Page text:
Need for Ecclesiology and the Believers’ Church: Article Critique

christian-doctrine

Against the backdrop of America’s Industrial Revolution, Jason Duesing compares President Theodore Roosevelt’s call-to-action in conserving the nation’s natural resources[1] to, “The people of God needing to take action to preserve and protect the doctrine of the church.”[2] America was growing at a rapid rate, yet Roosevelt had the foresight to recognize the immediate threat if changes were not made. Similarly, Duesing seeks to show, “Believers, acting under various constructs – from liberalism to ecumenism to even evangelism – have also engaged in ‘old wasteful methods’ with regard to the ‘natural resources’ of the doctrine of the church.”[3] The purpose of this critique is to assess Duesing’s proposed solution to overcoming indifference and his call to awaken evangelicals toward both ecclesiology and the believers’ church.

SUMMARY

            Duesing begins by establishing the widespread doctrinal deterioration that has plagued the local church and contributes this breakdown of the Great Commission[4] to the local church not protecting the gospel message, internal disputes, and attacks from outside the church. Where parachurch organizations thrived in evangelistic outreach efforts, the local church has become sterile in reproducing disciples, even within close proximity. Duesing then proposes the only way the true biblical gospel message will make it to the next generation is the believers’ church.

As the first champions of the believers’ church, since the Constantine Synthesis, Duesing acknowledges the Anabaptists were, “The pioneers of ecclesiological conservatism in an age not of ecclesiological indifference, but of ecclesiological intolerance.”[5] This distinction separated them from the Magisterial Reformers who Leonard Verduin asserts, were primarily only concerned with, “The Anabaptists’ desire to move beyond Church reform to complete restoration of the church to its New Testament origins.”[6] Duesing demonstrates, “The Magisterial Reformers were not looking to make many ecclesiological changes, [but were concerned with] the economic and political ramifications of separating the church from the state.”[7] While the Anabaptists sought to conserve doctrine, Duesing contrasts, “The Magisterial Reformers sought to make membership contingent upon baptism as an infant, [and] just as the State carried the sword for the purpose of maintaining and establishing justice, so too did the Church support the sword for the purpose of maintaining and establishing the truth.”[8] Ultimately, the Anabaptists recognized, “The only way to accomplish biblical purity in the Church was to separate completely from the existing institutions and establish a believers’ church, [which] no longer supported the use of the sword and refused to call for the death penalty even for those with divergent doctrinal views.”[9]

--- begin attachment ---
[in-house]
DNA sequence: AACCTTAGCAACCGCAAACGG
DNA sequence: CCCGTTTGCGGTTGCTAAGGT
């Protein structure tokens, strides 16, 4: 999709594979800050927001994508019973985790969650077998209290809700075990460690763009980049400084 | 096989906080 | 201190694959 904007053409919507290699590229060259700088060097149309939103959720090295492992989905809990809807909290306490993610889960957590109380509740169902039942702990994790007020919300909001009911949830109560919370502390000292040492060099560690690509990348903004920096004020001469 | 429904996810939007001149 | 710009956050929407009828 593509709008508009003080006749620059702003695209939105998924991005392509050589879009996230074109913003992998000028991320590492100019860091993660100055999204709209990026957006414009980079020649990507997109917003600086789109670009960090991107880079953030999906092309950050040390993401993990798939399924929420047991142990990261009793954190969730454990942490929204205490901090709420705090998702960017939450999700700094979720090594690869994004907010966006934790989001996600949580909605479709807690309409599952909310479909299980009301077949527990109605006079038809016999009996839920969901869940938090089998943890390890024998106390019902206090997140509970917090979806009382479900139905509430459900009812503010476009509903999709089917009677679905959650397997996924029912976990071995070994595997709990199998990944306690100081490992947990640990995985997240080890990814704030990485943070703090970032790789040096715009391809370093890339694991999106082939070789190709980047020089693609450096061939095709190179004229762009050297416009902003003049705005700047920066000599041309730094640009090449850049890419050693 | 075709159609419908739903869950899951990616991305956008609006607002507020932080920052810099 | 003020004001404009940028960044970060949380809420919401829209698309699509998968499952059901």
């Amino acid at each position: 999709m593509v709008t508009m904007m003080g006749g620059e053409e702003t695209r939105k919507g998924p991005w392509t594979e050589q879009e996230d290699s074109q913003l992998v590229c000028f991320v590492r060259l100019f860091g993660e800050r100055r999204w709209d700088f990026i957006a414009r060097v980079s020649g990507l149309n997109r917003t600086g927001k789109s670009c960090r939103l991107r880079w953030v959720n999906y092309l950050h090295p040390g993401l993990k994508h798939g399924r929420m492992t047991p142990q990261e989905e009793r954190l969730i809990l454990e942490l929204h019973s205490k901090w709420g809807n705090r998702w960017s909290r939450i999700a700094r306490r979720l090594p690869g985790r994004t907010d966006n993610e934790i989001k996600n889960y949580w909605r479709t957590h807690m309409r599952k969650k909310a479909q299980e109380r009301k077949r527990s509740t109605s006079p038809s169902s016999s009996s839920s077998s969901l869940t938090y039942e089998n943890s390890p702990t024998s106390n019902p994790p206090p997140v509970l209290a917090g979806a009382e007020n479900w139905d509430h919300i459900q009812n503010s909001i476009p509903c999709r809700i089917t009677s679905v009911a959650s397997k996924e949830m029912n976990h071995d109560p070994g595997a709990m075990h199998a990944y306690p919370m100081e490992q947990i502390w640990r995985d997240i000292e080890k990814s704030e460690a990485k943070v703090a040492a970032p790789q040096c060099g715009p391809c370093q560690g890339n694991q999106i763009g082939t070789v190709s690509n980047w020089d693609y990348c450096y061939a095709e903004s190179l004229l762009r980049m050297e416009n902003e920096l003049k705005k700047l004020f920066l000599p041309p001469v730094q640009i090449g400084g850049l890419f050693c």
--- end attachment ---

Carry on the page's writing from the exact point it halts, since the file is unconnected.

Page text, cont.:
STRENGTHS/WEAKNESSES

            Duesing does a worthy job demonstrating the state of affairs within the local church and the need for doctrinal reform. The gospel message has become so diluted and religion in general has turned more into an environment of pleasing people, rather than training and equipping disciples to fulfill the Great Commission. The formation of the believers’ church was truly a radical paradigm shift, rooted biblical teaching. This writer agrees, “For the sake of preserving what is essential for salvation for the next generation, a new call is needed to awaken evangelicals from a state of indifference toward ecclesiology and the believers’ church”[10]

By only briefly touching on the decline of the church, Duesing’s call on believers to see “Ecclesiological Conversation as a Christian Duty” does not paint as vivid of a picture had the failure of maintaining a pure church been better demonstrated. For example, H. Leon McBeth illustrates how, “The eighteenth century proved devastating for the General Baptists, [due] to theological problems, antiquated church practices, and failure to recruit new leaders of stature.”[11] Had this been included in Duesing’s article, another comparison could have been made to the eighteenth century, when the Industrial Revolution changed the way people lived and the Intellectual Revolution challenged the way people viewed God, the universe, and themselves.”[12]

CONCLUSION

            Duesing’s use of America, standing on the precipice of its own demise by reckless indifference sets the stage for a solid argument for the need of ecclesiological conservation and a movement towards the believers’ church. Duesing is right, doctrines must be upheld and biblical principles must never be compromised, even for the sake of unity, and the Anabaptists are a great example of what is sometimes needed to form a pure church rooted in biblical teaching.

BIBLIOGRAPHY

Duesing, Jason G. “The Believers’ Church: A ‘Natural Resource’ Worth Conserving.” A White Paper from the CTR, Fort Worth, TX: Center for Theological Research, Southwestern Baptist Theological Seminary, 2006. http://www.baptisttheology.org/baptisttheology/assets/File/BelieversChurch.pdf (accessed April 6, 2017).